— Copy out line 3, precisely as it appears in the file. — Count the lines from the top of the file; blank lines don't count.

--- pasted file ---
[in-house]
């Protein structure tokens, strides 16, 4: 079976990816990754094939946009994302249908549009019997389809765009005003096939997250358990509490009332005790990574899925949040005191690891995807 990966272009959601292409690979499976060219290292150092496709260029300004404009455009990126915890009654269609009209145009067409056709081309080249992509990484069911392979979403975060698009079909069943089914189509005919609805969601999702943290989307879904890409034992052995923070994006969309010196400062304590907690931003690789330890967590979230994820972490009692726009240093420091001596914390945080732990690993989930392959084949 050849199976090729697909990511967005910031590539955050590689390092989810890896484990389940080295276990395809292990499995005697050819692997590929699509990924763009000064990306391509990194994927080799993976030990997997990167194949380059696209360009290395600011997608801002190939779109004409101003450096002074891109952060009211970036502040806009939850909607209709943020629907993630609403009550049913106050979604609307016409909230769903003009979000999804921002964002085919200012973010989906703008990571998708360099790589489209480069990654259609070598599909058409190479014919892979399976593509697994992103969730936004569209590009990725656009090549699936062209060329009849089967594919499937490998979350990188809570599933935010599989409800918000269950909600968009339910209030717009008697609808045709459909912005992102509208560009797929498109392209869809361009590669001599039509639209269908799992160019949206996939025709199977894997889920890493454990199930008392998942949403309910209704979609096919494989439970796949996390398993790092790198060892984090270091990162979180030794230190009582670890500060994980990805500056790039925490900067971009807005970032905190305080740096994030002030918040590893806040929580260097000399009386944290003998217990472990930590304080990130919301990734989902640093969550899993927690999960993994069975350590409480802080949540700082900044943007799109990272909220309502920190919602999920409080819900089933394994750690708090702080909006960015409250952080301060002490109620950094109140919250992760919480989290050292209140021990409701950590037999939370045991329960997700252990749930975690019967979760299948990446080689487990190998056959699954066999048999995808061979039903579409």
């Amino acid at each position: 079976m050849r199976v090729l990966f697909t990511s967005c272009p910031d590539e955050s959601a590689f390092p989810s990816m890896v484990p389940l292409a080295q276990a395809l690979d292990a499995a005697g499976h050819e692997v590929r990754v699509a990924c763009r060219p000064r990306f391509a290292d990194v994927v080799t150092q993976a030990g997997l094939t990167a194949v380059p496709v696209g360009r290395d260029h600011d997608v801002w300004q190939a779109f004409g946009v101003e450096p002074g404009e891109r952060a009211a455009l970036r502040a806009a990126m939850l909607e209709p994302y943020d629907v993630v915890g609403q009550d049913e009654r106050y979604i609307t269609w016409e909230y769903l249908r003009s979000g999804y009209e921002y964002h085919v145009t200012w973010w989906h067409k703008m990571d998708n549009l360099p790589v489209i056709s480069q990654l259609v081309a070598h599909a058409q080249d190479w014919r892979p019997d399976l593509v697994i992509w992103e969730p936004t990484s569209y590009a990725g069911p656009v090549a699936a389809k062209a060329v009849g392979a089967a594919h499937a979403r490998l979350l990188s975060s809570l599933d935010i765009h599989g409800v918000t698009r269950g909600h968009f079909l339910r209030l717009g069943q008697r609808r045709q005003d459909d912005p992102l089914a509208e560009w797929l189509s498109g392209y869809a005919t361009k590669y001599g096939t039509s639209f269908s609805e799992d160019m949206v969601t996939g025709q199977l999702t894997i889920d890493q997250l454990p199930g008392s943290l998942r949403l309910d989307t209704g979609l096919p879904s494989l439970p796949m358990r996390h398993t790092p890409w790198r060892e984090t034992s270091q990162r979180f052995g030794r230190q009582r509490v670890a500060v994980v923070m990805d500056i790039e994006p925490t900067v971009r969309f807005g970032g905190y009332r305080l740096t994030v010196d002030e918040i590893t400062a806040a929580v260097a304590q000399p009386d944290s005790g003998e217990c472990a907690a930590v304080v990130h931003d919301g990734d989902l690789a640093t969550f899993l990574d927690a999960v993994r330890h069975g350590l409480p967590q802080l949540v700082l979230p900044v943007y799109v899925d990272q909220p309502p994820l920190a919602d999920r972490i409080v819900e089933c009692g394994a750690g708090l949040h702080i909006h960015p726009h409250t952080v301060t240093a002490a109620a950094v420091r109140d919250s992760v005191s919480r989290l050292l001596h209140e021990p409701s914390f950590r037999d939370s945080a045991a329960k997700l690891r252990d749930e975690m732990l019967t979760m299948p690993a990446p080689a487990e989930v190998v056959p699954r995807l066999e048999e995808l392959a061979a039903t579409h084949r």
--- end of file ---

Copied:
């Amino acid at each position: 079976m050849r199976v090729l990966f697909t990511s967005c272009p910031d590539e955050s959601a590689f390092p989810s990816m890896v484990p389940l292409a080295q276990a395809l690979d292990a499995a005697g499976h050819e692997v590929r990754v699509a990924c763009r060219p000064r990306f391509a290292d990194v994927v080799t150092q993976a030990g997997l094939t990167a194949v380059p496709v696209g360009r290395d260029h600011d997608v801002w300004q190939a779109f004409g946009v101003e450096p002074g404009e891109r952060a009211a455009l970036r502040a806009a990126m939850l909607e209709p994302y943020d629907v993630v915890g609403q009550d049913e009654r106050y979604i609307t269609w016409e909230y769903l249908r003009s979000g999804y009209e921002y964002h085919v145009t200012w973010w989906h067409k703008m990571d998708n549009l360099p790589v489209i056709s480069q990654l259609v081309a070598h599909a058409q080249d190479w014919r892979p019997d399976l593509v697994i992509w992103e969730p936004t990484s569209y590009a990725g069911p656009v090549a699936a389809k062209a060329v009849g392979a089967a594919h499937a979403r490998l979350l990188s975060s809570l599933d935010i765009h599989g409800v918000t698009r269950g909600h968009f079909l339910r209030l717009g069943q008697r609808r045709q005003d459909d912005p992102l089914a509208e560009w797929l189509s498109g392209y869809a005919t361009k590669y001599g096939t039509s639209f269908s609805e799992d160019m949206v969601t996939g025709q199977l999702t894997i889920d890493q997250l454990p199930g008392s943290l998942r949403l309910d989307t209704g979609l096919p879904s494989l439970p796949m358990r996390h398993t790092p890409w790198r060892e984090t034992s270091q990162r979180f052995g030794r230190q009582r509490v670890a500060v994980v923070m990805d500056i790039e994006p925490t900067v971009r969309f807005g970032g905190y009332r305080l740096t994030v010196d002030e918040i590893t400062a806040a929580v260097a304590q000399p009386d944290s005790g003998e217990c472990a907690a930590v304080v990130h931003d919301g990734d989902l690789a640093t969550f899993l990574d927690a999960v993994r330890h069975g350590l409480p967590q802080l949540v700082l979230p900044v943007y799109v899925d990272q909220p309502p994820l920190a919602d999920r972490i409080v819900e089933c009692g394994a750690g708090l949040h702080i909006h960015p726009h409250t952080v301060t240093a002490a109620a950094v420091r109140d919250s992760v005191s919480r989290l050292l001596h209140e021990p409701s914390f950590r037999d939370s945080a045991a329960k997700l690891r252990d749930e975690m732990l019967t979760m299948p690993a990446p080689a487990e989930v190998v056959p699954r995807l066999e048999e995808l392959a061979a039903t579409h084949r």